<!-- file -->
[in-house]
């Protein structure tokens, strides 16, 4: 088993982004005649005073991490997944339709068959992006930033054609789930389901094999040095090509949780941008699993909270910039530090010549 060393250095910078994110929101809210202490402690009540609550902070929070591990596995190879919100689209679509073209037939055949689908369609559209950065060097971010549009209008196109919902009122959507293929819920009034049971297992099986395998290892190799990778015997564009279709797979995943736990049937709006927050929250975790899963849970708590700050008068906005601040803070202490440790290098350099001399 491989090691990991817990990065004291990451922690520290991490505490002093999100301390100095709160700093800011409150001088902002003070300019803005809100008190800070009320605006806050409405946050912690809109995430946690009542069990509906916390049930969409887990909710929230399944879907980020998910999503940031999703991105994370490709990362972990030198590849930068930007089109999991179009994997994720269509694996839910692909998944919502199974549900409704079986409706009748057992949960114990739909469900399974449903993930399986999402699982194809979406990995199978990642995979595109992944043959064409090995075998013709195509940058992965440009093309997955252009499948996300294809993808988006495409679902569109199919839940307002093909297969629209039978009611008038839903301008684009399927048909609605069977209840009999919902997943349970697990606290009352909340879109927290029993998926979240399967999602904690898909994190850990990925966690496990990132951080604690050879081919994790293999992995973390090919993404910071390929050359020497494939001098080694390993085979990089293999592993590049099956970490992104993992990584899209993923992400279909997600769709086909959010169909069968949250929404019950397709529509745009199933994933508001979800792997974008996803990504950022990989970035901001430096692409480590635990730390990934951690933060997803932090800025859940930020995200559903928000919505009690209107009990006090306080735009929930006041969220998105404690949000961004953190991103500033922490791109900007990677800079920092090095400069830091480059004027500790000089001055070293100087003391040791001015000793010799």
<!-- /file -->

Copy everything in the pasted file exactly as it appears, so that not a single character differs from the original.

[in-house]
């Protein structure tokens, strides 16, 4: 088993982004005649005073991490997944339709068959992006930033054609789930389901094999040095090509949780941008699993909270910039530090010549 060393250095910078994110929101809210202490402690009540609550902070929070591990596995190879919100689209679509073209037939055949689908369609559209950065060097971010549009209008196109919902009122959507293929819920009034049971297992099986395998290892190799990778015997564009279709797979995943736990049937709006927050929250975790899963849970708590700050008068906005601040803070202490440790290098350099001399 491989090691990991817990990065004291990451922690520290991490505490002093999100301390100095709160700093800011409150001088902002003070300019803005809100008190800070009320605006806050409405946050912690809109995430946690009542069990509906916390049930969409887990909710929230399944879907980020998910999503940031999703991105994370490709990362972990030198590849930068930007089109999991179009994997994720269509694996839910692909998944919502199974549900409704079986409706009748057992949960114990739909469900399974449903993930399986999402699982194809979406990995199978990642995979595109992944043959064409090995075998013709195509940058992965440009093309997955252009499948996300294809993808988006495409679902569109199919839940307002093909297969629209039978009611008038839903301008684009399927048909609605069977209840009999919902997943349970697990606290009352909340879109927290029993998926979240399967999602904690898909994190850990990925966690496990990132951080604690050879081919994790293999992995973390090919993404910071390929050359020497494939001098080694390993085979990089293999592993590049099956970490992104993992990584899209993923992400279909997600769709086909959010169909069968949250929404019950397709529509745009199933994933508001979800792997974008996803990504950022990989970035901001430096692409480590635990730390990934951690933060997803932090800025859940930020995200559903928000919505009690209107009990006090306080735009929930006041969220998105404690949000961004953190991103500033922490791109900007990677800079920092090095400069830091480059004027500790000089001055070293100087003391040791001015000793010799």